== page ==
As to online infringement in the US, there is – as is the case across many countries – an ongoing debate between those who think that ISPs should be financially responsible for infringements occurring on their platforms, and those who think the opposite. The key issue in the US courts revolves around the ISP’s awareness of the infringing activities on their platform and what constitutes the requisite knowledge to pull a company out from the DCMA’s safe harbour provisions.

The final speaker was Remy Chavannes (Brinkhof) speaking on the EU position. Remy explained that there has been an evolution in how the courts in the EU have addressed this balancing act as follows:

1) Traditional balancing – the rules of copyright law are designed to balance copyright versus other rights. Recital 31 of Directive 2001/29/EC states that “a fair balance of right and interests between…rightholders and users of protected subject matter must be safeguarded”. Whilst not binding, the recitals provide context to the purpose of the exhaustive list of exceptions and limitations – and the restrictions which apply to them. The CJEU in Promusicae (C-275/06) stated that when transposing these rules into national law, Member States must strike this fair balance.

2) Internal fundamental rights balancing – using fundamental rights to interpret copyright rules. The decision in Scarlet/SABAM (C-70/10) shows the court’s shift to this approach when it emphasised that the protection of property is not absolute but must always be balanced against the protection of other fundamental rights. Remy made reference to GS Media (C-160/15), Deckmyn (C-201/13) and Telekabel (C-314/12) to demonstrate that the CJEU was no longer slavishly applying the exceptions, but thinking more broadly about how to balance all the interests at stake.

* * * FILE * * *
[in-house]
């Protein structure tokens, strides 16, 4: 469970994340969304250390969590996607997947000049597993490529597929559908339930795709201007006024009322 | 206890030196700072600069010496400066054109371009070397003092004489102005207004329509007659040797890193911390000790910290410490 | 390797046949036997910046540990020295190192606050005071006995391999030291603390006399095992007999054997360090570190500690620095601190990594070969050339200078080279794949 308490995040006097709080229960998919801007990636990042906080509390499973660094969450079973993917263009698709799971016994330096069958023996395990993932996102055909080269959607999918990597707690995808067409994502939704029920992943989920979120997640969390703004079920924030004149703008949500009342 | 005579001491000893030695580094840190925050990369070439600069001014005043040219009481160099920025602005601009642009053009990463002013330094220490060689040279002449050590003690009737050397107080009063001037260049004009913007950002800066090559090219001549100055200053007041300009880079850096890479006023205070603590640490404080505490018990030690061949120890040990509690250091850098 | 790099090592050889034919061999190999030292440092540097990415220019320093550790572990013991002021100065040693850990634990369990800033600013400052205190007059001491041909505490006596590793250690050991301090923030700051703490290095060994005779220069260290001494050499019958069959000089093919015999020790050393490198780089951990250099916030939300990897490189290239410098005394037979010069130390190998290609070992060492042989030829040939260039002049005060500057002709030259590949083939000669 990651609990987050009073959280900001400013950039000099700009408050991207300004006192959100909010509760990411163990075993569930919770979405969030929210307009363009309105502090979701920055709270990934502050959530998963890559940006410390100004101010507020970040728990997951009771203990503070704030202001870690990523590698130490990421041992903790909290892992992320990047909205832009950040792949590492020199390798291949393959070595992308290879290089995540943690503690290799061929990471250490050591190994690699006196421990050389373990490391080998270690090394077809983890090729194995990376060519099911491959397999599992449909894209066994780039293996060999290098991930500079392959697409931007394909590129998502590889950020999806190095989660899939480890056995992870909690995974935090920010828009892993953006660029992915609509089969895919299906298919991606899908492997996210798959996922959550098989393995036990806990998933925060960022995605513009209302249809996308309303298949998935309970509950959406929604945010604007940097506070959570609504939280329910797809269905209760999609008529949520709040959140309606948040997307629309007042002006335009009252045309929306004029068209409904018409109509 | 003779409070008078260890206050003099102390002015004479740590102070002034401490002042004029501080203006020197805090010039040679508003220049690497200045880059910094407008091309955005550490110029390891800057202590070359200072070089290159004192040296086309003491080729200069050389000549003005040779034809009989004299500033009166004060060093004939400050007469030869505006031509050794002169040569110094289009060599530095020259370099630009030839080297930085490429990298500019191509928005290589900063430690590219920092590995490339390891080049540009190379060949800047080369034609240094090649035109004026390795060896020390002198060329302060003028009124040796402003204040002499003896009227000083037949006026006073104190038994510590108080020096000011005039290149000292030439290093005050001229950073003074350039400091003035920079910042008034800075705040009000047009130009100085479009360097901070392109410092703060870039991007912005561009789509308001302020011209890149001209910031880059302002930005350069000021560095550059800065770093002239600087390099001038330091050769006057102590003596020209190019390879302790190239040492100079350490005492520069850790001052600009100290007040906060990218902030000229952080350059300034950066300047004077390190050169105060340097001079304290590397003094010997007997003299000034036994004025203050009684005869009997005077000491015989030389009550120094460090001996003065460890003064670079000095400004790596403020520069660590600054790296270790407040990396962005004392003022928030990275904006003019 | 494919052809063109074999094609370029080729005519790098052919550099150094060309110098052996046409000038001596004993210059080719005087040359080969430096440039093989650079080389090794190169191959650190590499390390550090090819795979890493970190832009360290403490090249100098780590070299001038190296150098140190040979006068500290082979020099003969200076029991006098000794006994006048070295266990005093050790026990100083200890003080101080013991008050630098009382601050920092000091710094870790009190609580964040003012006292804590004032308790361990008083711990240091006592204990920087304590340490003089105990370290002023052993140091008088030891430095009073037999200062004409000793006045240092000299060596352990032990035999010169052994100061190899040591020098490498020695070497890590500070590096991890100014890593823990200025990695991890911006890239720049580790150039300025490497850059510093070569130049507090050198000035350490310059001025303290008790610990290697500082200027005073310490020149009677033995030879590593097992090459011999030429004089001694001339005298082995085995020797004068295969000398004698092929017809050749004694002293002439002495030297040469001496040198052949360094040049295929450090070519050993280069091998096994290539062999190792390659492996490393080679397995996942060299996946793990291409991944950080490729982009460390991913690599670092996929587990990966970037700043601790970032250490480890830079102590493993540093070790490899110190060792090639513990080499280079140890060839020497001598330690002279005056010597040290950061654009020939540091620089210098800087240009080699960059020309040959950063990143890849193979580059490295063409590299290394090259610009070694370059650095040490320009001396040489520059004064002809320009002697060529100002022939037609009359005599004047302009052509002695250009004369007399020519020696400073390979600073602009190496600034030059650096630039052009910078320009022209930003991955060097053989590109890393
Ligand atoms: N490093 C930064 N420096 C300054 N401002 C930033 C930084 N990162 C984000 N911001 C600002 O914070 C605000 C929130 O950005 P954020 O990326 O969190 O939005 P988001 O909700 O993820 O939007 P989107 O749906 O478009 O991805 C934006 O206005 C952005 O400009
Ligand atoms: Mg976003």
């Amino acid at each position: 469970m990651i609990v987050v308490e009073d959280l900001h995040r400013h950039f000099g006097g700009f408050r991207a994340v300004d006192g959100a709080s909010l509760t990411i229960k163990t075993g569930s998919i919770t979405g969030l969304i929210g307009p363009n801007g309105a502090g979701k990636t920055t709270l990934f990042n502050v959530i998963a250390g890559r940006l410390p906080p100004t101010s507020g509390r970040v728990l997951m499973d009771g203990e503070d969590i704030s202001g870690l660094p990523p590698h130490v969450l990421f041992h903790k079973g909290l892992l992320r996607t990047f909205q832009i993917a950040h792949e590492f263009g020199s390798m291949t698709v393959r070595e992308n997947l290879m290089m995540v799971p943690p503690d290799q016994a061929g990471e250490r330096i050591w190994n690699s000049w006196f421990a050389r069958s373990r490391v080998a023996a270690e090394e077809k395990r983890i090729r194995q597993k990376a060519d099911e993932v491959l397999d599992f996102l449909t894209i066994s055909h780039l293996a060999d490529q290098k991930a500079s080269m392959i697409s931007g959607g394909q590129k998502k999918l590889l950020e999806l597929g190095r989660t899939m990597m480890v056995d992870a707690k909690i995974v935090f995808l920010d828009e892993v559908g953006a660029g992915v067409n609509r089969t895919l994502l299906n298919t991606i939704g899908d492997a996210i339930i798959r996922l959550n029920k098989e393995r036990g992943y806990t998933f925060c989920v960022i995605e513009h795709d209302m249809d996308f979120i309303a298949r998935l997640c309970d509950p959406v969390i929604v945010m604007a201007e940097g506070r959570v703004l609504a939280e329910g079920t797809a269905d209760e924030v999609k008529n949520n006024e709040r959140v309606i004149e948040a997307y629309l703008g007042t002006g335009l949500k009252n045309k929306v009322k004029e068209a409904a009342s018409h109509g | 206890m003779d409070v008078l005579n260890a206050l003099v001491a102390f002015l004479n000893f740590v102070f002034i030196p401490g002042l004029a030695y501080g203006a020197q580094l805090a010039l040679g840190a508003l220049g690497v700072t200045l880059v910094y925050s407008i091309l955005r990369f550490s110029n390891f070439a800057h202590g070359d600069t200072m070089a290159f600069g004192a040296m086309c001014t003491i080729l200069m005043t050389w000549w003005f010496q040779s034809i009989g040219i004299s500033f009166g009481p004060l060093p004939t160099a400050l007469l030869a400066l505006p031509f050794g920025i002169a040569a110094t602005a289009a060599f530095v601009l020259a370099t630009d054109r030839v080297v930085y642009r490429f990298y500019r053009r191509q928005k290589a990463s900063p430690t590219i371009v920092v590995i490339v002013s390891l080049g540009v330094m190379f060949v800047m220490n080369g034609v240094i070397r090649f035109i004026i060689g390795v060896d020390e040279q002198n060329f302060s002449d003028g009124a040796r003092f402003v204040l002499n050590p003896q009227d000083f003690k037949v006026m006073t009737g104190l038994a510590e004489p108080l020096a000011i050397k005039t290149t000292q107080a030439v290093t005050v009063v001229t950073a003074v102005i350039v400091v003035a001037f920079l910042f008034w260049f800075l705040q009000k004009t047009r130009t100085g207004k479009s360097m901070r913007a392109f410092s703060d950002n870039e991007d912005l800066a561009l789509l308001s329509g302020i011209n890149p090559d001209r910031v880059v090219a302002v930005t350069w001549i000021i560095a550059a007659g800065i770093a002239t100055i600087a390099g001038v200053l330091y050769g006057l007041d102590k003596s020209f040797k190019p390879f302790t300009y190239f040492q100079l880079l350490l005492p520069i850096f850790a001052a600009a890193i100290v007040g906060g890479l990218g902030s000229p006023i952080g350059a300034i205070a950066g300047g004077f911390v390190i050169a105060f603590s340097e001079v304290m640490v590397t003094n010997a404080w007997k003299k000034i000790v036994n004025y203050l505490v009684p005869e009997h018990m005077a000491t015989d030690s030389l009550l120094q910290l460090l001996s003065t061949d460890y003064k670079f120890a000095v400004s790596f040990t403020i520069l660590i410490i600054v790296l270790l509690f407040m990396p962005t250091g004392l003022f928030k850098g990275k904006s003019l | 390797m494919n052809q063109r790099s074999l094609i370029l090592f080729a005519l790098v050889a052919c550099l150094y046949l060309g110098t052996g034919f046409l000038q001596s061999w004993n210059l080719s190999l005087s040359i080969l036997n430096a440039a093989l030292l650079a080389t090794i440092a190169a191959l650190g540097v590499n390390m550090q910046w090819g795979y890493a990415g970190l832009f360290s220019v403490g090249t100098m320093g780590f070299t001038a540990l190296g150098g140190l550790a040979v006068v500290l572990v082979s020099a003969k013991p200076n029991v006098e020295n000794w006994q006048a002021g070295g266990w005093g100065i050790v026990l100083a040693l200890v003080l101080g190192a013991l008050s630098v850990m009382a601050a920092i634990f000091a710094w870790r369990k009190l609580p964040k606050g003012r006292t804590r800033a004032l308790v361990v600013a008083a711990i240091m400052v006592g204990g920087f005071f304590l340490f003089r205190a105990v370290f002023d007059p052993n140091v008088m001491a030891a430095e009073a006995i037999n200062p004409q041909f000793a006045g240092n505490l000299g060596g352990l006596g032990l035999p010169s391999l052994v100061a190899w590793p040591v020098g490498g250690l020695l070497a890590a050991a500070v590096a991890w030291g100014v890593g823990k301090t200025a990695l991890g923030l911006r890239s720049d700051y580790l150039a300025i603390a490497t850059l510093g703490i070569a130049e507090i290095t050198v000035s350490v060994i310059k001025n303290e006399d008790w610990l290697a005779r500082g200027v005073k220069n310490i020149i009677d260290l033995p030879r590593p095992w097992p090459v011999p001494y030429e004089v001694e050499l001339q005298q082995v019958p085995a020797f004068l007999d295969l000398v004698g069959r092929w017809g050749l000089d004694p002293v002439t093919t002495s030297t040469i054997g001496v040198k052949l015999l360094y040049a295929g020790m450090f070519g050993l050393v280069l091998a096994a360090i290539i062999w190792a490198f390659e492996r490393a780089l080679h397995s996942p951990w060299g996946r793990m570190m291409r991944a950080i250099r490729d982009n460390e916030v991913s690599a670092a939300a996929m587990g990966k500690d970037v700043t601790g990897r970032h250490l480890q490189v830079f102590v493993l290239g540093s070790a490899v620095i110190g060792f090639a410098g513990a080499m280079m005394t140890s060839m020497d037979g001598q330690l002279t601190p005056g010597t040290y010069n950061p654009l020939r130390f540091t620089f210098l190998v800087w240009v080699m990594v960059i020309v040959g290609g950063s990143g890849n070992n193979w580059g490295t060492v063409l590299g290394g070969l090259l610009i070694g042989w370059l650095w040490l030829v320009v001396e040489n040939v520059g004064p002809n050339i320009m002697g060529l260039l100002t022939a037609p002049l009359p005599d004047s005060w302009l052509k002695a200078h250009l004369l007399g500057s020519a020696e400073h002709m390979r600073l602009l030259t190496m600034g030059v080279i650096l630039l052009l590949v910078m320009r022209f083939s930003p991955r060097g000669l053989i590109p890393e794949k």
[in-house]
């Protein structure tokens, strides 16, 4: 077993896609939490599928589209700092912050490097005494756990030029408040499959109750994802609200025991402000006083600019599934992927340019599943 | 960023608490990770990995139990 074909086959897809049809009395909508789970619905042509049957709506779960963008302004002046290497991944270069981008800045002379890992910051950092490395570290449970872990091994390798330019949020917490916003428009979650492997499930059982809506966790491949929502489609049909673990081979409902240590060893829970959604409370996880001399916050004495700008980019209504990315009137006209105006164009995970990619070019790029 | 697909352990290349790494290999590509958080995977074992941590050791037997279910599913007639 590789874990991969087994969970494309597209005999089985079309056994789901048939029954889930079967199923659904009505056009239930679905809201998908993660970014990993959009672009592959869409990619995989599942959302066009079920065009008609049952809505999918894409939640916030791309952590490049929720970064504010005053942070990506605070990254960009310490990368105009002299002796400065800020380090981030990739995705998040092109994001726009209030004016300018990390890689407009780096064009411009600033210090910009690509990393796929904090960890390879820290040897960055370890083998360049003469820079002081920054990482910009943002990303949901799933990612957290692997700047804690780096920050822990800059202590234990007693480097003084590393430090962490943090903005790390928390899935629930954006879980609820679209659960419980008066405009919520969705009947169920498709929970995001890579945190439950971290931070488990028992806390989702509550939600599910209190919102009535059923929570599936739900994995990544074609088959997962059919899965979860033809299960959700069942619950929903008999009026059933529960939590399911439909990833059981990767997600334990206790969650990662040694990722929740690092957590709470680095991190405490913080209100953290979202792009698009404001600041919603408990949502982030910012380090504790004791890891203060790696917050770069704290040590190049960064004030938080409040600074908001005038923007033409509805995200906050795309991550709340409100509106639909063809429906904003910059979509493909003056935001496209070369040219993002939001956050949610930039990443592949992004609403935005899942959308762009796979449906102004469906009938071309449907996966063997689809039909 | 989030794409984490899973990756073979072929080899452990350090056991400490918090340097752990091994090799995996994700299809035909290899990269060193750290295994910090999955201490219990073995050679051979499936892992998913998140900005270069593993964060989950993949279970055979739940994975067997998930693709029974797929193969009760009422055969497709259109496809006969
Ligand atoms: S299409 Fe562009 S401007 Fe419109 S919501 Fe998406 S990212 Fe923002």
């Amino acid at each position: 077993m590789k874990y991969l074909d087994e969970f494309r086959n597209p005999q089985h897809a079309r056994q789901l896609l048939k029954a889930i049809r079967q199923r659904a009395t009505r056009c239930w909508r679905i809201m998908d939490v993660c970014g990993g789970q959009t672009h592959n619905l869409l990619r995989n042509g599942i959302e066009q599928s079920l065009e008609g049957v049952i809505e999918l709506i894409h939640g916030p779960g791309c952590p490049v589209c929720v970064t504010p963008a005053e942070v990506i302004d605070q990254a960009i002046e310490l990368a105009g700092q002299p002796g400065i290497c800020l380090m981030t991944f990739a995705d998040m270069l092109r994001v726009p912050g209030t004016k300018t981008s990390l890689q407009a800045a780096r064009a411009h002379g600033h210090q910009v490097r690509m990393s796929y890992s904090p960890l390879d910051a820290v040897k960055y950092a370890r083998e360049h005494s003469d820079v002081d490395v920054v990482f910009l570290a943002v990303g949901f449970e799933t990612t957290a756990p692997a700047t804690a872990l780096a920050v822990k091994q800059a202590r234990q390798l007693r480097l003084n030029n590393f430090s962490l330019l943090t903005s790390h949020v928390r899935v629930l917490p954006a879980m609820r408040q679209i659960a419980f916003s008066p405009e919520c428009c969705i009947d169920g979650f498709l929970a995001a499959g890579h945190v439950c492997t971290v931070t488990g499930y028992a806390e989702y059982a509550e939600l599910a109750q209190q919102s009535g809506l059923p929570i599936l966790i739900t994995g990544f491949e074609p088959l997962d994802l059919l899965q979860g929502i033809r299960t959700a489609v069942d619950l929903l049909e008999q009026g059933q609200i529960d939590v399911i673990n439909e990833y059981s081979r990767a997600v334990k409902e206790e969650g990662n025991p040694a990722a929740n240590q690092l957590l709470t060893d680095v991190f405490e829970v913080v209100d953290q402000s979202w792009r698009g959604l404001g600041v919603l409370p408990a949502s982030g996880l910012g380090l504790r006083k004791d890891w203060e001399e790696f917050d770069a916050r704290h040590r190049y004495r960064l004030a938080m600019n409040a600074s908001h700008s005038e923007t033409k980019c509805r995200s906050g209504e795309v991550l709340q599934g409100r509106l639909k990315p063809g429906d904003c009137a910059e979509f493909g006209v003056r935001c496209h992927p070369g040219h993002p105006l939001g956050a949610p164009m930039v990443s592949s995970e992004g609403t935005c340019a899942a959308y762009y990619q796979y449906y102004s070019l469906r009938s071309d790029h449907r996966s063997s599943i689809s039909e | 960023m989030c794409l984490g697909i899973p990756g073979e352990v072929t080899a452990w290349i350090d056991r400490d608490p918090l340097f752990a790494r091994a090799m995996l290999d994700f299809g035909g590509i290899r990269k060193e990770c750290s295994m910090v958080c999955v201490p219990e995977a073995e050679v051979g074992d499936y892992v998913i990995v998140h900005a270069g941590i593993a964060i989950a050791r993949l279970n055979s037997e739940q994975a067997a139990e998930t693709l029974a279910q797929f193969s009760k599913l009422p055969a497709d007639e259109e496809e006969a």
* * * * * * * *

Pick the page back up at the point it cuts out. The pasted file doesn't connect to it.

3) External fundamental rights balancing – taking the result of the copyright exercise to see if that result is compatible with human rights. The question lies before the CJEU in the reference of Afghanistan Papiere, which asks whether fundamental rights can be invoked to prevent the enforcement of copyright.

Remy concluded his thoughtful analysis by suggesting that the power was moving away from the legislature – who had defined the requirements and extent of the exceptions and limitations - to the courts. Increasingly, the CJEU allows for “relevant facts” to be taken into account, making it very difficult to predict the outcome of any case in which balancing rights is at issue."
AIPPI Congress Report 4: A balancing act - copyright versus other rights AIPPI Congress Report 4:  A balancing act - copyright versus other rights Reviewed by Annsley Merelle Ward on Saturday, September 29, 2018 Rating: 5